Travelers can still experience the wild frontier in Big Bend National Park, in the far southwest corner of Texas, where the landscape remains defiantly untamed. Covering a huge swatch of the great Chihuahuan Desert along the mighty Rio Grande, Big Bend features some of the highest peaks in the Lone Star State. The park scenery is majestic, and the well-equipped explorer will find a lifetime of adventure.
My first encounter with Big Bend came 20 years ago. I remember crossing the tawny country south of Interstate 10 unsure what to expect. Edging closer to the distant mountains, where my companions and I would unfurl our bedrolls and sleep under some of the darkest night skies found in the Lower 48, the panorama left us slack-jawed. We could easily grasp why the early Spanish explorers who arrived in this remote desert referred to it as “El Despoblado,” or the unpopulated land.
These days, finding that vaunted emptiness can take a little more work, says Big Bend public information officer and park ranger Tom VandenBerg. For the past few years, he reports, record numbers of travelers have been coming to see what all the fuss is about—and a relatively new reservation system means that visitors are advised to secure a campsite or other lodging ahead of reaching the park. “It used to be that you could take your chances,” says VandenBerg. “But now every night during our winter season, our campgrounds fill up. So it’s best to plan ahead.”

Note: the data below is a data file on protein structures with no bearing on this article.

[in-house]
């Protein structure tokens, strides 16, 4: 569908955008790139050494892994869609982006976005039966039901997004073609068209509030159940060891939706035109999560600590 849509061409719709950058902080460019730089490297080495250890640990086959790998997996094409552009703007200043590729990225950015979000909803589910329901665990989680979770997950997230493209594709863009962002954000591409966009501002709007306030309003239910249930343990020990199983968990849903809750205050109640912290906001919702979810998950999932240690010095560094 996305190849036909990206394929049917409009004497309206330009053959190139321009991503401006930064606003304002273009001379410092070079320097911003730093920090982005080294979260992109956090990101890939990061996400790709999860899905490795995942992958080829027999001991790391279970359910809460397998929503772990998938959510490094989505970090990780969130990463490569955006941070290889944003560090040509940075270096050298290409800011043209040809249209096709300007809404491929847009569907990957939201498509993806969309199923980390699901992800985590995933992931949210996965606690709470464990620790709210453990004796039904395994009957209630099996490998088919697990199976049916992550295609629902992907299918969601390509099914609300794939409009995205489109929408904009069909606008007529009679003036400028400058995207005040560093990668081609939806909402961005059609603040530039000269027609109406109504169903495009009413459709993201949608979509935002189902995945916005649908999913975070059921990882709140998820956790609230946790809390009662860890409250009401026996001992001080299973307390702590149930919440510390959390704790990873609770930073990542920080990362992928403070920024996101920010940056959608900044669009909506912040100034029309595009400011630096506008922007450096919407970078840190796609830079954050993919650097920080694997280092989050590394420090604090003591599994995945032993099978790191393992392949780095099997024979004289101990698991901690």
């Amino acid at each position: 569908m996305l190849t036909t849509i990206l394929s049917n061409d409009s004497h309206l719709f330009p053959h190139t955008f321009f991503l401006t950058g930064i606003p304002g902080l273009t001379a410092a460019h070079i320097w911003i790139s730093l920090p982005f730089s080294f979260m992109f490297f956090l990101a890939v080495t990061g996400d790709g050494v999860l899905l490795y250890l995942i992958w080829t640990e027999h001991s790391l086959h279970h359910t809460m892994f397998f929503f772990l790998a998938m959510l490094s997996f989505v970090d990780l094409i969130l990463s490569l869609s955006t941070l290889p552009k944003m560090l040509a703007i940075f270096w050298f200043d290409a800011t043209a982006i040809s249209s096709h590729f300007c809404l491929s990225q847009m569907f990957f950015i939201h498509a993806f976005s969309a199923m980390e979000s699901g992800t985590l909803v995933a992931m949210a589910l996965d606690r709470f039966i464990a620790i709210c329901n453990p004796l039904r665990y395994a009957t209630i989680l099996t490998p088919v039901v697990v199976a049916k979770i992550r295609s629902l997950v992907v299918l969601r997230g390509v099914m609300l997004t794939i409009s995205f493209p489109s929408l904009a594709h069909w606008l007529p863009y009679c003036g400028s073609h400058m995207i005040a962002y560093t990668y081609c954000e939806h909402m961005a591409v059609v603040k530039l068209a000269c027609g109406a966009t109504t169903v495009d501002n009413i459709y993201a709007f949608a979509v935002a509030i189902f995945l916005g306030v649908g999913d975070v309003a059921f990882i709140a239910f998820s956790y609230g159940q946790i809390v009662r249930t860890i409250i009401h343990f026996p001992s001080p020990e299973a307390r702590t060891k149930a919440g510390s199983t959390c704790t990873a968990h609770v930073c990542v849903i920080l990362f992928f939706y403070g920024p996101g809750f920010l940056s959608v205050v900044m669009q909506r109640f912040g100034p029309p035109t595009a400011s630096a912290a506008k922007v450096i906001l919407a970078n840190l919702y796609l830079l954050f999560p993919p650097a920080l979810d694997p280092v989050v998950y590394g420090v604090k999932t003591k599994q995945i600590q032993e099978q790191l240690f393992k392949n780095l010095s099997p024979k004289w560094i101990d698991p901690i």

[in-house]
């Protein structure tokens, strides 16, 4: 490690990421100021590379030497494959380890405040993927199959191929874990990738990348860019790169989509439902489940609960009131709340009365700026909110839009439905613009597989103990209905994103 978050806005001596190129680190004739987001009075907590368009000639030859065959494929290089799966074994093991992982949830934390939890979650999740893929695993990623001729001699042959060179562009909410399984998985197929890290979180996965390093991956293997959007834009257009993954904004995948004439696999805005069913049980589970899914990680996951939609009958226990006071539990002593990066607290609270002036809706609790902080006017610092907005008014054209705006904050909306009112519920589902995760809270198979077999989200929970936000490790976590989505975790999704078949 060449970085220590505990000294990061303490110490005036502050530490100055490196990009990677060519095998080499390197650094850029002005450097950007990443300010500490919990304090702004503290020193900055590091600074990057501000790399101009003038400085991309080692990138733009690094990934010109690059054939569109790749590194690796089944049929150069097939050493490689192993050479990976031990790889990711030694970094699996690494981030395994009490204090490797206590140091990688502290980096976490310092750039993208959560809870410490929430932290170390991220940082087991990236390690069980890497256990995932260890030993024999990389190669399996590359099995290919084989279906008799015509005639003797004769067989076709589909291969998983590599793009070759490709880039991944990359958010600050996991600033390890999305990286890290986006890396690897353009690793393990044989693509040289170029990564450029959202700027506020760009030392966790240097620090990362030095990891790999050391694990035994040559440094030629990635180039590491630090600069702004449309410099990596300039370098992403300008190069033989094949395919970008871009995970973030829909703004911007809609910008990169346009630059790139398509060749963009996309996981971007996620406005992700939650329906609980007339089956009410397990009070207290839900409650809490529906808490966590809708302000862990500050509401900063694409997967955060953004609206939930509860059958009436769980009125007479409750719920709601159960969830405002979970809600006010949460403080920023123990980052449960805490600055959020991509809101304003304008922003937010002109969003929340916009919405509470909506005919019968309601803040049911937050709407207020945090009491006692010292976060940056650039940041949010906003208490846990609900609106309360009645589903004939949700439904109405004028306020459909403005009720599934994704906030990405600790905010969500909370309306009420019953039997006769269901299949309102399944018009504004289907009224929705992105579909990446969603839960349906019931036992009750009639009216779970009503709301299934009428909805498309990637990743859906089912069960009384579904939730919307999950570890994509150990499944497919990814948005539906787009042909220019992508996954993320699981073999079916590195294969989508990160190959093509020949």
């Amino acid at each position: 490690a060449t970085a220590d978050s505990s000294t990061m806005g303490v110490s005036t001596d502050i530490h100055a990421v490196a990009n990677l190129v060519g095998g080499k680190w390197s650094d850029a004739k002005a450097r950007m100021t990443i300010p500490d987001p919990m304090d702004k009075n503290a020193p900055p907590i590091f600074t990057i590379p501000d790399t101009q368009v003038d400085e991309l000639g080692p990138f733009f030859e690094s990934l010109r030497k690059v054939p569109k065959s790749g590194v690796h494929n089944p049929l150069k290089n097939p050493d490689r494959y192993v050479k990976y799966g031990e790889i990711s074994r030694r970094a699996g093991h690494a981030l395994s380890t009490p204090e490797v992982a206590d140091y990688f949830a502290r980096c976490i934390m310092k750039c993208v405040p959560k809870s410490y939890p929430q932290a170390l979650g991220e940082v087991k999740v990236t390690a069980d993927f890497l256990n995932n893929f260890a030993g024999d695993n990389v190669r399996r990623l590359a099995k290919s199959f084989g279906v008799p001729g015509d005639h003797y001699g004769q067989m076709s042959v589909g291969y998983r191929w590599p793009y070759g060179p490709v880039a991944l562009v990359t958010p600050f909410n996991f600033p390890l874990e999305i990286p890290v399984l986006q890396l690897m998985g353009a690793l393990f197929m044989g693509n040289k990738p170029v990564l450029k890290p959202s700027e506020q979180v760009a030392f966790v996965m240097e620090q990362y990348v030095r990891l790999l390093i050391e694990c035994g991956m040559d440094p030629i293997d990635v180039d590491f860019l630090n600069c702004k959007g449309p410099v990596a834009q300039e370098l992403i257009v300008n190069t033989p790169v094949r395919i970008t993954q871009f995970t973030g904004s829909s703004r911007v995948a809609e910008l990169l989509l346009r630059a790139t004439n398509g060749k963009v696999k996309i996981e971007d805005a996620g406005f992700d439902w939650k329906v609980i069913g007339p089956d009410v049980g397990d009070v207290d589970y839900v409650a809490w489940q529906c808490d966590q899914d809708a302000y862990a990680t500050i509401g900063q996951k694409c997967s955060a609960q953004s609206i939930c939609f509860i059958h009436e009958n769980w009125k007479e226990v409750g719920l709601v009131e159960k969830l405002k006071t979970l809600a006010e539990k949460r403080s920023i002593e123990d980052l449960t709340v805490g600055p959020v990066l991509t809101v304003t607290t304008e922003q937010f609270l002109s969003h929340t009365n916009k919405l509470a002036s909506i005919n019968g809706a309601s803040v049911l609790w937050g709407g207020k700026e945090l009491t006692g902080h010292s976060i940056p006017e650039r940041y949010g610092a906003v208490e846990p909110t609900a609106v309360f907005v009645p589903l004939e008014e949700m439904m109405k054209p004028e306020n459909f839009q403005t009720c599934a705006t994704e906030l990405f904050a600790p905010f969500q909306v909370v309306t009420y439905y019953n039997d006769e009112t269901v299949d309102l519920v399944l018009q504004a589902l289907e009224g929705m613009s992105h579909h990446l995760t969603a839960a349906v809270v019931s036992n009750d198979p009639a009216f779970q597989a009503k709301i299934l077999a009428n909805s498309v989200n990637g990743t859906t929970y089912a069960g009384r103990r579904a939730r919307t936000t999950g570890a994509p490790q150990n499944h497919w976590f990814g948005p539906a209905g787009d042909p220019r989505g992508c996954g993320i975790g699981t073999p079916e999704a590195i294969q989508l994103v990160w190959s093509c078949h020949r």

Even so, travelers who prize seclusion will find it: Big Bend offers more than 800,000 acres of wilderness spanning mountains, desert, and river that disperse the crowds. The park has more than 150 miles of trails and many more miles of federally designated Wild and Scenic River along the Rio Grande, plus no shortage of dirt roads to explore. Indeed, after two decades, I continue to find pockets of splendid isolation, whether climbing jagged peaks, slithering down steep slick-rock canyons, or camping in the backcountry along dusty jeep tracks beyond the paved byways.
It’s not everybody’s cup of tea, and the temperature can hit the triple digits in the summer, but for anybody seeking a taste of Texas’ most primitive charms, Big Bend National Park promises a wide world of natural wonders. Here are six of my favorite spots: